Must We Turn Off Our Kindles on the Plane?

Once you move to an e-reader, as I have, you’re bothered by the fact that you have to give it up for two relatively short periods of time—during airplane take-offs and landings. We’ve been told for years that anything with an on-off switch can interfere with the plane’s navigation system.

An article in the New York Times on 12.31.12 argues that there’s really no evidence for this restriction, but that the FAA is being super-cautious. Some reports say that the restriction is there so people will pay attention to crew member instructions (but they don’t stop us from reading books or doing crosswords or sleeping!)

The author of the piece, Nick Bilton, argues that a greater danger comes with fights that break out when passengers fail to heed these regulations!

The article reports that FCC Chairman Julius Genachowski has sent a letter to the FAA arguing that e-devices should be permitted, as they allow businesses to be more productive and therefore more competitive in the word economy!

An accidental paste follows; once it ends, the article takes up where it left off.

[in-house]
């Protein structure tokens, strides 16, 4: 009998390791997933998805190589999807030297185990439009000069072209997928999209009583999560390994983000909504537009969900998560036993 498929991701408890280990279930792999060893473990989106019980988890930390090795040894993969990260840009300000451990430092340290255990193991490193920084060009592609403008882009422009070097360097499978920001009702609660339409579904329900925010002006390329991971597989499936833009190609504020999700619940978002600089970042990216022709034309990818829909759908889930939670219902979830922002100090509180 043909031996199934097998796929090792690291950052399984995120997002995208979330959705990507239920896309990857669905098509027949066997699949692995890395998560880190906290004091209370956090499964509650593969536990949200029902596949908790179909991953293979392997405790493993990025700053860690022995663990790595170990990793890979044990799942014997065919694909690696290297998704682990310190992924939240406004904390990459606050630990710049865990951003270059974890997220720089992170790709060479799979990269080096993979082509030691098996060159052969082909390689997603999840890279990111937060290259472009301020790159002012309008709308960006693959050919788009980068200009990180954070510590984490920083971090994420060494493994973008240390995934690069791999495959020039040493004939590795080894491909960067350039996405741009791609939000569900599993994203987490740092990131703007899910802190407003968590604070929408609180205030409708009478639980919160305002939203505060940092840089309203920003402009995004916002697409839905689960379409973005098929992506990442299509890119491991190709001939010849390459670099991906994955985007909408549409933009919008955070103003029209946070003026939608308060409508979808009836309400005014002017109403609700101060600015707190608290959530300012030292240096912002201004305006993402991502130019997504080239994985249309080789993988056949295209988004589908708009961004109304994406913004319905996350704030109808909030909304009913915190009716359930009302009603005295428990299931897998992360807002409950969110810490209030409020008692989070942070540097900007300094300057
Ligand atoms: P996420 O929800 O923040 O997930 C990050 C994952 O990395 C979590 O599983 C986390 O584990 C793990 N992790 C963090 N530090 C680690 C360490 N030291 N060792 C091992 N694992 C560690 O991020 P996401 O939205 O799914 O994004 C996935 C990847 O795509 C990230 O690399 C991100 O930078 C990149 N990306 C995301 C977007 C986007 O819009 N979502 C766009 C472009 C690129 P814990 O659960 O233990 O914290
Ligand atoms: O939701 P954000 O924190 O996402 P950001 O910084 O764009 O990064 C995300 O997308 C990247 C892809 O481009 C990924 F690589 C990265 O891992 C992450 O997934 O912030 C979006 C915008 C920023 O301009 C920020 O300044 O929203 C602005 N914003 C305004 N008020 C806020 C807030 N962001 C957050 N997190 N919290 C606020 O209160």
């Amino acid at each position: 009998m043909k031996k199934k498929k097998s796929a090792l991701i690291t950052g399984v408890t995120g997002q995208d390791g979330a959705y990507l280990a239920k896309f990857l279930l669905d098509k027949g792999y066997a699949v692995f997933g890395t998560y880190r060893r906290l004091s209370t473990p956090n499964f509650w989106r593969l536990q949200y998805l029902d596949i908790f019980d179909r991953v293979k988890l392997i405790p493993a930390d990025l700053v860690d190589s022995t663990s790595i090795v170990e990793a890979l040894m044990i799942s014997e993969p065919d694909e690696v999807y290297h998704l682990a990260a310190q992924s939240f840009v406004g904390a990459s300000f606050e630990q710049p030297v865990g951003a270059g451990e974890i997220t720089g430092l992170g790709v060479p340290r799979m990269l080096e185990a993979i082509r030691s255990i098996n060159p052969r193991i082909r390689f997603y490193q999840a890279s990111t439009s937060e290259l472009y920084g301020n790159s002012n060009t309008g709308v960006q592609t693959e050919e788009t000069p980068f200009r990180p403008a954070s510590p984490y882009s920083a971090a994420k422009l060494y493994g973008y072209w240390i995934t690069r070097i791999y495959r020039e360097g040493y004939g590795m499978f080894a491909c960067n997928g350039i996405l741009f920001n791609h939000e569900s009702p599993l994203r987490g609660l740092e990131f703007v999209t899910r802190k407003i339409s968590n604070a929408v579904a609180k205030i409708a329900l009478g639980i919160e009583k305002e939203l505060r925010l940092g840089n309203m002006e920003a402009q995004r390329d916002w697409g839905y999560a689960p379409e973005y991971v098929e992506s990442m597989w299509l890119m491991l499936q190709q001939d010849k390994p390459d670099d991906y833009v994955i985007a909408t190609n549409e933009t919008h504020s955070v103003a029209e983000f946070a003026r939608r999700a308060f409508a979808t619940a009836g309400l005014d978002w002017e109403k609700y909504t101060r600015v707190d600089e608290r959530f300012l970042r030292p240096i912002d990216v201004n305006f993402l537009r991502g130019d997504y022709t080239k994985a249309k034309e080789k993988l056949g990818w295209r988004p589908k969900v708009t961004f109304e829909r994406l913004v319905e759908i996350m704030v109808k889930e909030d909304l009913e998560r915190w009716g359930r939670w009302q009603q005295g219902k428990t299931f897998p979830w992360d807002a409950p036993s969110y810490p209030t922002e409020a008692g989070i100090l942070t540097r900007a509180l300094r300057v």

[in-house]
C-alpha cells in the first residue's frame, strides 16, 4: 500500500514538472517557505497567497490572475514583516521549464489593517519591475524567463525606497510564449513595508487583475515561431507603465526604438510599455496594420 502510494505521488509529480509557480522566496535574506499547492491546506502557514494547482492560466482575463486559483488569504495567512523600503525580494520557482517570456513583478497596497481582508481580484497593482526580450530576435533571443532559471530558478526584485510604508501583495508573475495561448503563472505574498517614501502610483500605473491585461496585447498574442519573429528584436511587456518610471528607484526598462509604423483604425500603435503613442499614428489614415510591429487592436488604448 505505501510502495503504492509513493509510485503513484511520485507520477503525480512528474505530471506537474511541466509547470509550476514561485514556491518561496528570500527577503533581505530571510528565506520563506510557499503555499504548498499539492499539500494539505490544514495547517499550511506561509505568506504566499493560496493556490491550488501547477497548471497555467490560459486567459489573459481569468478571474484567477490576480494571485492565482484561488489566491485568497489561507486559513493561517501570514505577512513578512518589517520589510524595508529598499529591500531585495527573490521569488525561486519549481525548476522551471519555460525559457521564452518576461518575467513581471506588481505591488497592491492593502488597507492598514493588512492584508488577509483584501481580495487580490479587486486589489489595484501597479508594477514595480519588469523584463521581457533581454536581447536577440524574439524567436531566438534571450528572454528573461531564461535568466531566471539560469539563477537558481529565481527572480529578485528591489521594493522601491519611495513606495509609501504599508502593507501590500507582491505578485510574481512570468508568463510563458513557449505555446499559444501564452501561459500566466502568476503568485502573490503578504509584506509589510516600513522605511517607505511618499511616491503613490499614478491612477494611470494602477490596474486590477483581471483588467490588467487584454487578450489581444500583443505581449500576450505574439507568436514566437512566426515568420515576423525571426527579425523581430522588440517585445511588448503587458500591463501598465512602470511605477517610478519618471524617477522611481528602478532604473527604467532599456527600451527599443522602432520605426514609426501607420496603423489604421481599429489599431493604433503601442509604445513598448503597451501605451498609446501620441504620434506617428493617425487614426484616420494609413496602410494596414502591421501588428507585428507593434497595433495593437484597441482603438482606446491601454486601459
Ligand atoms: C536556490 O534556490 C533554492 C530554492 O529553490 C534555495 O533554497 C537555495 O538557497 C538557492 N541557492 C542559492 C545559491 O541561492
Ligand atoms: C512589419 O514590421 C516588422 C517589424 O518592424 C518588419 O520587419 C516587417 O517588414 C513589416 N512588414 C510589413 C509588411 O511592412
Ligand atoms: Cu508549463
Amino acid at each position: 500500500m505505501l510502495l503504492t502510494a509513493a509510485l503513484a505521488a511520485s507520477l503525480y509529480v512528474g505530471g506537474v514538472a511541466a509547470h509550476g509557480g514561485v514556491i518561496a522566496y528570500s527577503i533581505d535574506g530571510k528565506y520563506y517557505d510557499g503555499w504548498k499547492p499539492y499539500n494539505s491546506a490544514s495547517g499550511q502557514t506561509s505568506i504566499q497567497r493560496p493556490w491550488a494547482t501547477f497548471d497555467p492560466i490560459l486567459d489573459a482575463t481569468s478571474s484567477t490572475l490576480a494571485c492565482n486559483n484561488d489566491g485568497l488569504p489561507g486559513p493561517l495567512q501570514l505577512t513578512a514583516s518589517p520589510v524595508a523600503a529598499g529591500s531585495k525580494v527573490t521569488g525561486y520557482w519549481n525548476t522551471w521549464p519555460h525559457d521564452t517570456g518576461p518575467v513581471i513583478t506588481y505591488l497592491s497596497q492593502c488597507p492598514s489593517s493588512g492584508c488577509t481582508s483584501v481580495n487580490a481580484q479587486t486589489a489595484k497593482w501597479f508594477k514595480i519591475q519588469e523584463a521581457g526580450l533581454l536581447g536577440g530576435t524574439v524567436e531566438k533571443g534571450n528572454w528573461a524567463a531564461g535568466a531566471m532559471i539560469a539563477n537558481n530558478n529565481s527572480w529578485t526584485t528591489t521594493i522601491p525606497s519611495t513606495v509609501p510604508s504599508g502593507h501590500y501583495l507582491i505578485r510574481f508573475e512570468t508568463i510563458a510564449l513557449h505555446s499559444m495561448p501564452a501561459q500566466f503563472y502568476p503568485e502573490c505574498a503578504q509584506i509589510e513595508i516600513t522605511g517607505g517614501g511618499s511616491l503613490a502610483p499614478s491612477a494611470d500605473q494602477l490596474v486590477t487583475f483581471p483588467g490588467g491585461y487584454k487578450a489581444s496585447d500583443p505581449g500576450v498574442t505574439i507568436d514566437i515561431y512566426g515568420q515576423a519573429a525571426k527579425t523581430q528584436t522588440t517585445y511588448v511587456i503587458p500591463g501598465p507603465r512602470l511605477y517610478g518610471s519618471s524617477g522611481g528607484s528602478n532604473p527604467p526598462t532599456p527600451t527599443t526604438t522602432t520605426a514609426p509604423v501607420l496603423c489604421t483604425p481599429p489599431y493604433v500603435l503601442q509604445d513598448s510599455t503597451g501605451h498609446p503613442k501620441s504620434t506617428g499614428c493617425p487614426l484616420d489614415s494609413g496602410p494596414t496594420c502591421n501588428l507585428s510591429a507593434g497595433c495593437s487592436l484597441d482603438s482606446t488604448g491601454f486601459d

I’ve argued many times that people could be much more creative if they gave themselves a few short periods each day when no new information is coming in.  Maybe this “dead-air” time could be useful in that way.

On the other hand, many people are especially in need of distractions during takeoffs and landings because that’s when planes are most vulnerable to accidents.  Maybe that’s why I always pull out the in-flight magazine at that time, getting involved in the crossword puzzle rather than leaving my thoughts to wander where they will.

Should we eliminate these regulations?

How do you use your device-free time on airplanes?


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